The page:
Testifying under the alias of Mr. Bok Koo Lee a North Korean defector says North Korea smuggles key missile guidance system parts from Japan.
"I worked for nine years as an expert in the guidance system for the North Korean missile industry, and I can tell you definitely that over 90 percent of these parts come from Japan," Lee told the Financial Management, the Budget and International Security Subcommittee of the Senate Governmental Affairs Committee. "The way they bring this in is through . . . the North Korean association inside Japan, and they bring it by ship every three months."
The North Koreans are loyal customers. The North Korean regime does not want substitutes for Japanese parts.
"We are too accustomed to Japanese parts and there were no substitutes," Lee said, speaking in Korean.
Lee defected in July 1997 and so his information is fairly old at this point. It is possible that by now the North Koreans have developed designs that can use parts from other countries as well.
The US Senate Subcommittee on Financial Management, the Budget, and International Security Committee on Governmental Affairs has a page with links to the testimony that was delivered on the day Lee testified. Lee's published testimony on that page does not include the above quote but it does include information about a trip he made to a Middle Eastern country to demonstrate North Korean missiles.
When we finally arrived at our destination and parked, the commander yelled "Battle Ready!" While doing the routine for battle readiness, we opened up the curtains to find out for the first time that we were in a desert area. We also opened the back door to connect the power cables to the on-board batteries. Although it was nighttime, we could see and immediately we realized that we were in a Middle Eastern country, judging by the foreign soldier and his physical makeup. The way our commander talked with this counterpart soldier outside the vehicle and the fact that all the coordinates were already programmed in made us believe that all this was pre-planned and expected.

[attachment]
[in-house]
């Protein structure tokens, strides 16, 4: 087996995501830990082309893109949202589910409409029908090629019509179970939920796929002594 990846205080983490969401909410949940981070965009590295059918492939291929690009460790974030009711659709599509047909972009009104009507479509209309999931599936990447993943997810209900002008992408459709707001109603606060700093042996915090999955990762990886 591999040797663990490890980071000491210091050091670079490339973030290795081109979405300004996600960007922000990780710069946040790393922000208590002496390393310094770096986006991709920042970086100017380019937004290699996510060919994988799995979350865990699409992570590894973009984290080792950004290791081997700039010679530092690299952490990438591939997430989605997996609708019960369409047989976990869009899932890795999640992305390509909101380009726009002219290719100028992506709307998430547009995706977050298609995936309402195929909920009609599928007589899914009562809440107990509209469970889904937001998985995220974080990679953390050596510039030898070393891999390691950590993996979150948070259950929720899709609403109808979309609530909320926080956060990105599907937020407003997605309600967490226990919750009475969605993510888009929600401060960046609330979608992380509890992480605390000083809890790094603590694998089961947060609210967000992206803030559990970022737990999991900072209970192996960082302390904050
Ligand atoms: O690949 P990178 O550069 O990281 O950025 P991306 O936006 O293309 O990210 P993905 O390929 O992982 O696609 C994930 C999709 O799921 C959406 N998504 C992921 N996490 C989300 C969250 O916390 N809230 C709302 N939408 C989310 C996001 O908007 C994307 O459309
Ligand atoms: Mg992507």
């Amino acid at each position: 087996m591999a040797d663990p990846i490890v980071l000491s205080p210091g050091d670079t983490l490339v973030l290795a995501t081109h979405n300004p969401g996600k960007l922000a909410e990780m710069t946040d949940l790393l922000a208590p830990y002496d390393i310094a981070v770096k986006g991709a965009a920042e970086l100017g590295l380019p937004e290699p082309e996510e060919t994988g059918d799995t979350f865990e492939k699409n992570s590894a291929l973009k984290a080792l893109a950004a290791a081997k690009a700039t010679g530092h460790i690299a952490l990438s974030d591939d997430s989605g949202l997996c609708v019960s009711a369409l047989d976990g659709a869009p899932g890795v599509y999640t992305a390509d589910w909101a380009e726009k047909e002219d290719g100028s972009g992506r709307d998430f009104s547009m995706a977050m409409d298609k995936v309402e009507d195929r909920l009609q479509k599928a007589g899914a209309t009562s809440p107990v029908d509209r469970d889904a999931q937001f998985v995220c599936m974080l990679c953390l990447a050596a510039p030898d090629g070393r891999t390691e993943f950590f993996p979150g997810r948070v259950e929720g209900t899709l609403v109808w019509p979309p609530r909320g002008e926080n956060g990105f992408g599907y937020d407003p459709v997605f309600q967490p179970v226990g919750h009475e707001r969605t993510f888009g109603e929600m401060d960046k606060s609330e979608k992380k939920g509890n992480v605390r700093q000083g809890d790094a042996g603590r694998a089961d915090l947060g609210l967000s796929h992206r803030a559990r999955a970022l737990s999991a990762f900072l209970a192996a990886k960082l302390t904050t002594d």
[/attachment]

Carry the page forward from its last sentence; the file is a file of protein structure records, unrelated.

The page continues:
The public portion of his testimony does not confirm this but a press report says he discovered the trip was made to Iran.
During a visit to Pyongyang on his return, Bok said he was told by senior North Korean officials that his mission had been to Iran, and testified that his plant subsequently churned out more of the missile control vehicles he had worked on during the project.
Another North Korean defector who testified on the same day reported on North Korean opium fields and heroin production for black market export.
In the late 1997, the central government ordered that all local collective farms must cultivate 10 Chungbo (Korean land unit equal to approx. 25 acres) of poppy farm beginning in 1998. Chinese government got this information and dispatched reporters and policemen to take pictures of these farms near the border. All opium thus produced are sent to the pharmaceutical plants in Nanam area of Chungjin City in Hamkyung-Bukdo Province. They are processed and refined into heroin under the supervision of seven to eight drug experts from Thailand. This is all done under the direct control and supervision of the central government.
|Share |||By Randall Parker at 2003 May 21 01:19 PM US Foreign Weapons Proliferation Control|